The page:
This is the chronicle of a monarch's religious intolerance, a nation's fear, and the unimaginable courage of the Protestants who died for their faith—more than three hundred victims in less than three years. Award-winning historical biographer Jasper Ridley explores the dark years of Mary Tudor's reign using an absorbing narrative and meticulously researched history to relThis is the chronicle of a monarch's religious intolerance, a nation's fear, and the unimaginable courage of the Protestants who died for their faith—more than three hundred victims in less than three years. Award-winning historical biographer Jasper Ridley explores the dark years of Mary Tudor's reign using an absorbing narrative and meticulously researched history to relate a tragic, brutal, and often inspiring tale. Eight pages of black-and-white photographs are included. "Ridley tells the story of England's Terror with verve."—Sunday Times (London)...
|Title||:||Bloody Mary's Martyrs|
|Number of Pages||:||256 Pages|
|Status||:||Available For Download|
|Last checked||:||21 Minutes ago!|
Bloody Mary's Martyrs Reviews
The information was good. The author's style of writing leaves much to be desired. It was kind of like eating a good tasting fish that is full of bones.
This book read like a high school book report of Foxe's Book of Martyrs. By the end, I was just reading it so that I could warn others. There was little perspective, just listing after listing of who died in the fires and vignettes of things they did before they died.It just droned..on...and...on...and...on..Like I get it, they died, but how about what was going on around this, how about some perspective? Some historical analysis!Don't read.
Having looked at the author's list of other books and the bibliography in this, I was in expectation that he would be eminently reliable and do some original research, e.g., go to the traditional places of execution, take new photographs, show photos of any personal effects that some martyrs (like Cranmer) had which might still exist. Show us photos of the books by martyr-authors, e.g., an interesting copy of Latimer's Fruitfull Sermons. Incorporate new research, make experiments. He did nothing. Instead we have an overtly juvenile retelling of what Foxe already told us with not much new to add, but taking us back to the maudlin books of Victoria's reign. There are no footnotes and scarcely anything that can be called endnotes. This is a "popular" book in the worst sense. Why not read Foxe instead? I was shocked and disappointed that Ridley was obviously unread on the topic of early English bibles, especially with such a book as that wherein the history of the vernacular scriptures is of importance. Given his area of interest, one would think that he would read up on the subject, but it's quite evident he did not, which is alarming. He commits errors that were eradicated by Demaus in his biography of Tyndale (1871; new edition 1886), e.g., Ridley repeats the common error that Tyndale did not translate from the original languages, that he merely translated it from the Latin Vulgate (good grief!), which confuses Tyndale with Coverdale to whom Ridley gave no credit re: the 1537 Matthews Bible. It is established that Tyndale translated from the 1522 Erasmus. It is also established that the 1537 Matthews (wherever it was not Tyndale's translation) was Coverdale's work, edited by John Rogers alias Thomas Matthew. It is also established that Tyndale found a printer in 1525 at Cologne to print his 4to NT - one copy of it exists in the British Library - at least one copy of a book which Ridley states no printer would dare to print!? Even Anderson was onto it in 1845. Perhaps an old man such as Ridley could be excused, but even so, this is a book which would be quickly picked up by church-goers and amateur history enthusiasts who may take his word at face value and begin repeating his errors (looking at reviews online, everyone has missed these problems). While much work has been done on early English biblical versions since his book was published, yet Ridley still could have had at his disposal Pollard's Records of the English Bible, Deanesly's Lollard Bible, Demaus' William Tyndale: A Biography, among others, Christopher de Hamel's The Book which was published the same year (2001) and by reading those correct his mistakes. Thankfully much real research has been done on Foxe (etc) in recent years, so we can leave this unfortunate book behind.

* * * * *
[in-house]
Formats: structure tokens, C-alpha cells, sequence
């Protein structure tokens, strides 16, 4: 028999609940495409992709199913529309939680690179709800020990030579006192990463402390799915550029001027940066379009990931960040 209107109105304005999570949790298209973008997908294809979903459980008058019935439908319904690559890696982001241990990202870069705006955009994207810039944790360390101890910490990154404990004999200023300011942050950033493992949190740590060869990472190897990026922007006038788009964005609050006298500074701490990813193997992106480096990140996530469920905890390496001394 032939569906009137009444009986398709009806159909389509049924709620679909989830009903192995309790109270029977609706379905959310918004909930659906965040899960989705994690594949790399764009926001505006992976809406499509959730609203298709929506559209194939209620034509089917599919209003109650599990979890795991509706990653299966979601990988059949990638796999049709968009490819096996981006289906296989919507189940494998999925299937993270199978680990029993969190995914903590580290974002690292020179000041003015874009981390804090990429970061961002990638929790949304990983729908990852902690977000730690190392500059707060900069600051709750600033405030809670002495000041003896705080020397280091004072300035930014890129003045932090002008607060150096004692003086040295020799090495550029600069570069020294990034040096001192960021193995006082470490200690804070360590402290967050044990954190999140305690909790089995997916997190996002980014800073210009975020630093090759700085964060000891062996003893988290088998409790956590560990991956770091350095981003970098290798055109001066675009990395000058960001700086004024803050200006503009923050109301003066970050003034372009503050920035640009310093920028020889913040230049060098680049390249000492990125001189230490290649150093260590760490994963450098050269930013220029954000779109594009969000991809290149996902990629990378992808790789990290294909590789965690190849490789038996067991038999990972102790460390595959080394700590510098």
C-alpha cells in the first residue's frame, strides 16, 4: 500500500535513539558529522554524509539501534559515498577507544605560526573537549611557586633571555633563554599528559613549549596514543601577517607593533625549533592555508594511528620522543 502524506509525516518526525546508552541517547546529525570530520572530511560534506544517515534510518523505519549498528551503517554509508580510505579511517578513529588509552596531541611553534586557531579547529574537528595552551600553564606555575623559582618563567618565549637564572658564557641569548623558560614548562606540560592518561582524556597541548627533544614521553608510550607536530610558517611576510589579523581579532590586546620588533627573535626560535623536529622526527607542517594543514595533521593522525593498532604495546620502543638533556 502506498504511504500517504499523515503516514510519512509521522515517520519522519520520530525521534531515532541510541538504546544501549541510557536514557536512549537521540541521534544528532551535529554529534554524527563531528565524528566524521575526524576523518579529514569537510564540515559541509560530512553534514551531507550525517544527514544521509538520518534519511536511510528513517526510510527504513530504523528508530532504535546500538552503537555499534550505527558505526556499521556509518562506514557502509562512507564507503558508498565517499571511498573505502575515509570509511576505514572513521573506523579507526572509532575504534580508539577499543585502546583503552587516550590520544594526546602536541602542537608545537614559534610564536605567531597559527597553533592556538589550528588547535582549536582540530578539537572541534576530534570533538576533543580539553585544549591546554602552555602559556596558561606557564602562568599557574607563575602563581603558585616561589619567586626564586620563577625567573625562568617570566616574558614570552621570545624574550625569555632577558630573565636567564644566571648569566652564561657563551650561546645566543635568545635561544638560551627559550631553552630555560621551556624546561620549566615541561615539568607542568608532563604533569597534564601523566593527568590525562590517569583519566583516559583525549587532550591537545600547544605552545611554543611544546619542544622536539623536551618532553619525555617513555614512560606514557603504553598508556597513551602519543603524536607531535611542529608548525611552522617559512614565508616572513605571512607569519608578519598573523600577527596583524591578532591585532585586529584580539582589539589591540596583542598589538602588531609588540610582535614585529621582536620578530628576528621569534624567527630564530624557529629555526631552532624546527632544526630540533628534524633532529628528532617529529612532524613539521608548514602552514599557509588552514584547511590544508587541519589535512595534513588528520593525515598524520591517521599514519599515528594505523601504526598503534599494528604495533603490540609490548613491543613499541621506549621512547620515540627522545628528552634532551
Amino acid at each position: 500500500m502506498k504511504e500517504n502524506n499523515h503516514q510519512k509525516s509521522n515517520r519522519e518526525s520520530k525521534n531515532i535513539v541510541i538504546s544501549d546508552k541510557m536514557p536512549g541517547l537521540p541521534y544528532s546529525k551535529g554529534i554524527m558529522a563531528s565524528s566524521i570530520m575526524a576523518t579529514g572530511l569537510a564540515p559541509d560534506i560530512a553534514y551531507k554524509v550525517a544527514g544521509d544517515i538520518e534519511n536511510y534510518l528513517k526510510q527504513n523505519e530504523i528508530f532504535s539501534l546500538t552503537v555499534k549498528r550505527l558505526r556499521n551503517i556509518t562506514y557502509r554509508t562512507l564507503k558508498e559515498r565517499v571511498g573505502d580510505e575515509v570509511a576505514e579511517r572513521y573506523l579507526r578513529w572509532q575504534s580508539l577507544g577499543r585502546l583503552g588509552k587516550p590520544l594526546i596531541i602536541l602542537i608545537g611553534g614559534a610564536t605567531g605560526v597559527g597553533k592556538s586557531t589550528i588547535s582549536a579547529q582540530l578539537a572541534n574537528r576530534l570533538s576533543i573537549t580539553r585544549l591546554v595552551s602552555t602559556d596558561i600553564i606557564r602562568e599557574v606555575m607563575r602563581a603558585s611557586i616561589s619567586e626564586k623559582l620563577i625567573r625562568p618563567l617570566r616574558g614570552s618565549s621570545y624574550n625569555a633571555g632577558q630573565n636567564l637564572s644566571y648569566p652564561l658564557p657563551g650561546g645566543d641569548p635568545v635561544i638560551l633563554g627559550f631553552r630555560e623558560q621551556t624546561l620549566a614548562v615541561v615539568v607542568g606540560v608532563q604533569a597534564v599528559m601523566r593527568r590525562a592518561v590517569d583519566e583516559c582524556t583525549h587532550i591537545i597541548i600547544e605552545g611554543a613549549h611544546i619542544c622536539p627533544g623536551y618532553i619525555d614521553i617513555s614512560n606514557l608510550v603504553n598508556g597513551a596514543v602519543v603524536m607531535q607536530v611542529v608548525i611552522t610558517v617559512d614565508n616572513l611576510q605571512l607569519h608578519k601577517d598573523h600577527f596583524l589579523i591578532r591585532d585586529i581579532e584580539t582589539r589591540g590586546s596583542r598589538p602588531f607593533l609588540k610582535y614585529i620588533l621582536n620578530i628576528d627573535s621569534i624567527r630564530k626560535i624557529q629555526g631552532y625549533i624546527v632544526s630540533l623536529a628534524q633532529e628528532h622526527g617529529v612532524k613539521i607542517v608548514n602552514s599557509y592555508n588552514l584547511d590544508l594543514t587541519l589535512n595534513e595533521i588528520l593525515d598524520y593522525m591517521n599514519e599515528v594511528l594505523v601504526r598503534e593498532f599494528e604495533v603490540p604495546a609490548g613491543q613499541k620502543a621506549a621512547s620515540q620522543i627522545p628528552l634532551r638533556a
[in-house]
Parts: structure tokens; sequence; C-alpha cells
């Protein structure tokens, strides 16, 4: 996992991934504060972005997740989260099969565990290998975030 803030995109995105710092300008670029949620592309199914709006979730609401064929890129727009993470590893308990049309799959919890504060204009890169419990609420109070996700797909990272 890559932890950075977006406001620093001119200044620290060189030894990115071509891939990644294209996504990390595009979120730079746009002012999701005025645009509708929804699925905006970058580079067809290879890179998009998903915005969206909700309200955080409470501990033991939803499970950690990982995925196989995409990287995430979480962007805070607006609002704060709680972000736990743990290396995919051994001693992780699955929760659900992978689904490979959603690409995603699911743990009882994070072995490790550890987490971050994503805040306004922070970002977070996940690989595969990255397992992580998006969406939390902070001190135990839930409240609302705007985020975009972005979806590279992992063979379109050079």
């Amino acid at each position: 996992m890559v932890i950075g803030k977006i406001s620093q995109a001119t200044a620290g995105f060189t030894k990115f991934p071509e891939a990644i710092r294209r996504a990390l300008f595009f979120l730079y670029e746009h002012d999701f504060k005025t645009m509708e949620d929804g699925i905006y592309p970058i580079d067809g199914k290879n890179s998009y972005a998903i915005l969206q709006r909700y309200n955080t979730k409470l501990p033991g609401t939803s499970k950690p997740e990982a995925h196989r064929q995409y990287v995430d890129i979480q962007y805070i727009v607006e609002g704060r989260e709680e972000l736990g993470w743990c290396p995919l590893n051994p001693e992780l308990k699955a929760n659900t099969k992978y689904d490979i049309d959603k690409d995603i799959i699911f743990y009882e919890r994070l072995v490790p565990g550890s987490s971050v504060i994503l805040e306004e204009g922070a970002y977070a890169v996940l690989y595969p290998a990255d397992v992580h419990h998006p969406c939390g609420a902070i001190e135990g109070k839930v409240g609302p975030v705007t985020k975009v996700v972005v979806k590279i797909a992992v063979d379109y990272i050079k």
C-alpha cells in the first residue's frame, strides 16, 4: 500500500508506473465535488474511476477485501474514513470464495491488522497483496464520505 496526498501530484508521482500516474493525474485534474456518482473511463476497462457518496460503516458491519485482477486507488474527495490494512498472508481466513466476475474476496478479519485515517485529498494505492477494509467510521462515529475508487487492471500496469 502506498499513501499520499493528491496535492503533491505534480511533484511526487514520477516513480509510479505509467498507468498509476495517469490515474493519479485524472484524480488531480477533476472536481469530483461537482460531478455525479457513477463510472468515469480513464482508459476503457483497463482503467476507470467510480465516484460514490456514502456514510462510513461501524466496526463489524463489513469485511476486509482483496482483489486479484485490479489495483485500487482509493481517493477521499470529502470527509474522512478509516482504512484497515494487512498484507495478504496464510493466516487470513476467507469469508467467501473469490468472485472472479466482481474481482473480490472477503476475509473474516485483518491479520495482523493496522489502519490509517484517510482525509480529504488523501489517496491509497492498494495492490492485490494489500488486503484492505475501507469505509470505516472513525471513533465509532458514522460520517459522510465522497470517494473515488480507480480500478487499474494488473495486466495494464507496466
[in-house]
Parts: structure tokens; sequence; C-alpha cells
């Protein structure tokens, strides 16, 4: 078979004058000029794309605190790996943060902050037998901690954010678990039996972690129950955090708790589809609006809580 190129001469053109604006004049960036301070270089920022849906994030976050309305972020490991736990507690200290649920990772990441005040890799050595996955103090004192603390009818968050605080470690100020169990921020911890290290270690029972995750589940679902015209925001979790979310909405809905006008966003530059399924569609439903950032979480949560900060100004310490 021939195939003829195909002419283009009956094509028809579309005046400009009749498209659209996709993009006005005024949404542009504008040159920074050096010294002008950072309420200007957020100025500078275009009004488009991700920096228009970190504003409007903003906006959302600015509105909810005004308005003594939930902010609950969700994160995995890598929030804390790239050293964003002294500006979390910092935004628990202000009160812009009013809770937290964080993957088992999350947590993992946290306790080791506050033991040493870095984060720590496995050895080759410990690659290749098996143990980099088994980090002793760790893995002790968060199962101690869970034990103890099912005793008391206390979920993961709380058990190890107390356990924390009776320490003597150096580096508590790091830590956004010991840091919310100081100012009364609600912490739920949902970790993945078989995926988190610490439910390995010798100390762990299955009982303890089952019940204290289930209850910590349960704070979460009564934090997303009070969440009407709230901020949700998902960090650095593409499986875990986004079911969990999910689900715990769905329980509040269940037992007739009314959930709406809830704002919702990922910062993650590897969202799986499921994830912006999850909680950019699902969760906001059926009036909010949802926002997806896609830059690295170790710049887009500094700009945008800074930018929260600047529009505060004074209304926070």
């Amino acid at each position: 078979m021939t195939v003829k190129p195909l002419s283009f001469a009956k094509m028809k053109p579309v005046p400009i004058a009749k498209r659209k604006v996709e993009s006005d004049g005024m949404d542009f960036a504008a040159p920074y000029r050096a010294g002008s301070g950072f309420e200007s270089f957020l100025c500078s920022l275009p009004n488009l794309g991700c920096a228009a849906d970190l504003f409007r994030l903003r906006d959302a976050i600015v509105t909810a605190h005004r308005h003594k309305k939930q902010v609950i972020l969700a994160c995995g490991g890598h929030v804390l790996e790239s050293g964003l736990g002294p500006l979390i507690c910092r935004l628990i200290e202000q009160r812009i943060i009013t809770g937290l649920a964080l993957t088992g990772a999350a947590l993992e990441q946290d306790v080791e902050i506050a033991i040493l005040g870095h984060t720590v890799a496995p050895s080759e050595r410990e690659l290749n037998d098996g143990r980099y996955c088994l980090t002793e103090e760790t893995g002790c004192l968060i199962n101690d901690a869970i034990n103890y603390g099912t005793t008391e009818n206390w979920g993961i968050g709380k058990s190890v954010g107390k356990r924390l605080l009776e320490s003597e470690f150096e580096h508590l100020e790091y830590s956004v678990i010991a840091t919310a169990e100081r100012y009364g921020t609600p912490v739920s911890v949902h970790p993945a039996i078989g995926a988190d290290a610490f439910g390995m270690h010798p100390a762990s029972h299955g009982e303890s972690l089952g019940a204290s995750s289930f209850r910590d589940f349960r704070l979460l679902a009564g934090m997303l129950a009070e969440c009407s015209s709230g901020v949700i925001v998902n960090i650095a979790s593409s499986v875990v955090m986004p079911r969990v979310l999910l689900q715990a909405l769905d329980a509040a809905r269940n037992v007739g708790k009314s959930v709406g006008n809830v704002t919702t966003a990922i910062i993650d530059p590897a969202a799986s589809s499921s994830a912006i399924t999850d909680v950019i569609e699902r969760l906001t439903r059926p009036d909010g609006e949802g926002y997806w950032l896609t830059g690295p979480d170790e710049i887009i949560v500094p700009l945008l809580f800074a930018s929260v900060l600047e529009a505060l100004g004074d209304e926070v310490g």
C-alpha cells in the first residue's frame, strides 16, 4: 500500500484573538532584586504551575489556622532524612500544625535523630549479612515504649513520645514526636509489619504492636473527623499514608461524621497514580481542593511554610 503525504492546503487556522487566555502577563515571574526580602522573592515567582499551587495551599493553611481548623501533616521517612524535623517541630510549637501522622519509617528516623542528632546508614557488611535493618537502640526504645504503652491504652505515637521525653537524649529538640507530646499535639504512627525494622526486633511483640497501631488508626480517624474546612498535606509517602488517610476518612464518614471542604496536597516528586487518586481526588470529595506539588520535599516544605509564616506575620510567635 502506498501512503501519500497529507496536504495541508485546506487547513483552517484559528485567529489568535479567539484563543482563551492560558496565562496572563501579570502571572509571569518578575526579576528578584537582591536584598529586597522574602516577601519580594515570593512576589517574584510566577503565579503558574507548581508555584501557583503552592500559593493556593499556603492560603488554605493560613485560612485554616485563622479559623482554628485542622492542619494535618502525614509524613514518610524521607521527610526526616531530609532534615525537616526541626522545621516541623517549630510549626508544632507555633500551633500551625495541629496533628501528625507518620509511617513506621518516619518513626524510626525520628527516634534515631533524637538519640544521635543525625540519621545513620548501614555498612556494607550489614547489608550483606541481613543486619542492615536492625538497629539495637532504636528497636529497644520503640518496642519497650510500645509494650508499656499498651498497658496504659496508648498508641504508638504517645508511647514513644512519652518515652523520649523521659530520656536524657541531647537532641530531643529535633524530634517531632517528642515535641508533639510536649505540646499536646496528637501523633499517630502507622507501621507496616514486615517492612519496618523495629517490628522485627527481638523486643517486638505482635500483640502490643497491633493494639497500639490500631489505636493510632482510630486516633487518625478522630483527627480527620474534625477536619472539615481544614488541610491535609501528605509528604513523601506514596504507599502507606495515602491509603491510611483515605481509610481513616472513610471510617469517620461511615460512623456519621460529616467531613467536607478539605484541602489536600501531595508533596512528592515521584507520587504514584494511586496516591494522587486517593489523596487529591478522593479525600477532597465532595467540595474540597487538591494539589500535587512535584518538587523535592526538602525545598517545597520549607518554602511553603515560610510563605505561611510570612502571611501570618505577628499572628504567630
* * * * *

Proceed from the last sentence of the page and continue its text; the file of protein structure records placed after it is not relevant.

I started this book but could not finish it. While fascinated with this period of English history and wanting to understand “Blood Mary”, I could not read the explicit details of the deaths of the martyrs. What horrors happen in the name of religion and are remembered for centuries. Do not read this book at bedtime or if you have a sensitive heart.
Mostly balanced view of the religious issues of the era. A true tale of man's inhumanity to man. Sad that this was winked at in the end. But if religion is simply an exercise in avoiding persecution or staying on the right side of the powers that be, then the waffling is understandable--though disappointing. Truly disheartened by the truths shared about John Knox.
Some interesting history, mainly focused on the religious upheaval in England during the reign of the Tudors. However, there are some sloppy mistakes and at times it is just a listing of those who were burned.
Excellent- Proves that history is more shocking and suspenseful than fiction.
A very tangled time in history.
The terrors of Bloody Mary's reign and the history behind it all.